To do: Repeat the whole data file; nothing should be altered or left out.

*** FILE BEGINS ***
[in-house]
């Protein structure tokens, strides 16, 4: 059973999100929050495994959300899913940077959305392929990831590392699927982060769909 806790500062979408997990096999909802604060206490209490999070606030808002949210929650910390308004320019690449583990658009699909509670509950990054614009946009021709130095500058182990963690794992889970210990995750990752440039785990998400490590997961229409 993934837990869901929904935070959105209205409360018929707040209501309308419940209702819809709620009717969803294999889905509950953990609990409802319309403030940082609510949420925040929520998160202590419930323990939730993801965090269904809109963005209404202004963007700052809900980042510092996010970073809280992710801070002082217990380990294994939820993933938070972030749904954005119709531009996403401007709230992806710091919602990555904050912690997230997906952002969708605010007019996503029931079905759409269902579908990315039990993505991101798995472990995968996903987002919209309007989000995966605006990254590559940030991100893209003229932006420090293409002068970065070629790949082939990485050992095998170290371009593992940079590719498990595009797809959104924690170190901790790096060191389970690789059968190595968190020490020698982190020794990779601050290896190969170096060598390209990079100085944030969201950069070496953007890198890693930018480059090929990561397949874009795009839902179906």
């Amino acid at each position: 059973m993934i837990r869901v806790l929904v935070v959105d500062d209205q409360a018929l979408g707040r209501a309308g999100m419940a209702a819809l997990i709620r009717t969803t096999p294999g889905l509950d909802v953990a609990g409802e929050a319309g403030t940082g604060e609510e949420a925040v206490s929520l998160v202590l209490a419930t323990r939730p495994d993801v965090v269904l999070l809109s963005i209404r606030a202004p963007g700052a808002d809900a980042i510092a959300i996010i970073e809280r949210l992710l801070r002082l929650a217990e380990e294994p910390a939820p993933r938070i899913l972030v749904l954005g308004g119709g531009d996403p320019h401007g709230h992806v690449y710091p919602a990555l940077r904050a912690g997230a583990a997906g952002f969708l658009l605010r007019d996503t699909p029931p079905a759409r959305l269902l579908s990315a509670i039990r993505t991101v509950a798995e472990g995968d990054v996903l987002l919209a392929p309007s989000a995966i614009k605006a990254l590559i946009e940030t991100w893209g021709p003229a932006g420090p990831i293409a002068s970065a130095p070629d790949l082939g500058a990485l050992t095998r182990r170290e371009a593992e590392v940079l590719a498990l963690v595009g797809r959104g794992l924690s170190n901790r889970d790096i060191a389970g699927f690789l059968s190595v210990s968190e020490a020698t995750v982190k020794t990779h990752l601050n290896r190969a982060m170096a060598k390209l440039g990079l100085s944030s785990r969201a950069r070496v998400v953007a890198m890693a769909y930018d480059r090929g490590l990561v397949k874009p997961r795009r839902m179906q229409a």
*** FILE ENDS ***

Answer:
[in-house]
């Protein structure tokens, strides 16, 4: 059973999100929050495994959300899913940077959305392929990831590392699927982060769909 806790500062979408997990096999909802604060206490209490999070606030808002949210929650910390308004320019690449583990658009699909509670509950990054614009946009021709130095500058182990963690794992889970210990995750990752440039785990998400490590997961229409 993934837990869901929904935070959105209205409360018929707040209501309308419940209702819809709620009717969803294999889905509950953990609990409802319309403030940082609510949420925040929520998160202590419930323990939730993801965090269904809109963005209404202004963007700052809900980042510092996010970073809280992710801070002082217990380990294994939820993933938070972030749904954005119709531009996403401007709230992806710091919602990555904050912690997230997906952002969708605010007019996503029931079905759409269902579908990315039990993505991101798995472990995968996903987002919209309007989000995966605006990254590559940030991100893209003229932006420090293409002068970065070629790949082939990485050992095998170290371009593992940079590719498990595009797809959104924690170190901790790096060191389970690789059968190595968190020490020698982190020794990779601050290896190969170096060598390209990079100085944030969201950069070496953007890198890693930018480059090929990561397949874009795009839902179906």
């Amino acid at each position: 059973m993934i837990r869901v806790l929904v935070v959105d500062d209205q409360a018929l979408g707040r209501a309308g999100m419940a209702a819809l997990i709620r009717t969803t096999p294999g889905l509950d909802v953990a609990g409802e929050a319309g403030t940082g604060e609510e949420a925040v206490s929520l998160v202590l209490a419930t323990r939730p495994d993801v965090v269904l999070l809109s963005i209404r606030a202004p963007g700052a808002d809900a980042i510092a959300i996010i970073e809280r949210l992710l801070r002082l929650a217990e380990e294994p910390a939820p993933r938070i899913l972030v749904l954005g308004g119709g531009d996403p320019h401007g709230h992806v690449y710091p919602a990555l940077r904050a912690g997230a583990a997906g952002f969708l658009l605010r007019d996503t699909p029931p079905a759409r959305l269902l579908s990315a509670i039990r993505t991101v509950a798995e472990g995968d990054v996903l987002l919209a392929p309007s989000a995966i614009k605006a990254l590559i946009e940030t991100w893209g021709p003229a932006g420090p990831i293409a002068s970065a130095p070629d790949l082939g500058a990485l050992t095998r182990r170290e371009a593992e590392v940079l590719a498990l963690v595009g797809r959104g794992l924690s170190n901790r889970d790096i060191a389970g699927f690789l059968s190595v210990s968190e020490a020698t995750v982190k020794t990779h990752l601050n290896r190969a982060m170096a060598k390209l440039g990079l100085s944030s785990r969201a950069r070496v998400v953007a890198m890693a769909y930018d480059r090929g490590l990561v397949k874009p997961r795009r839902m179906q229409a």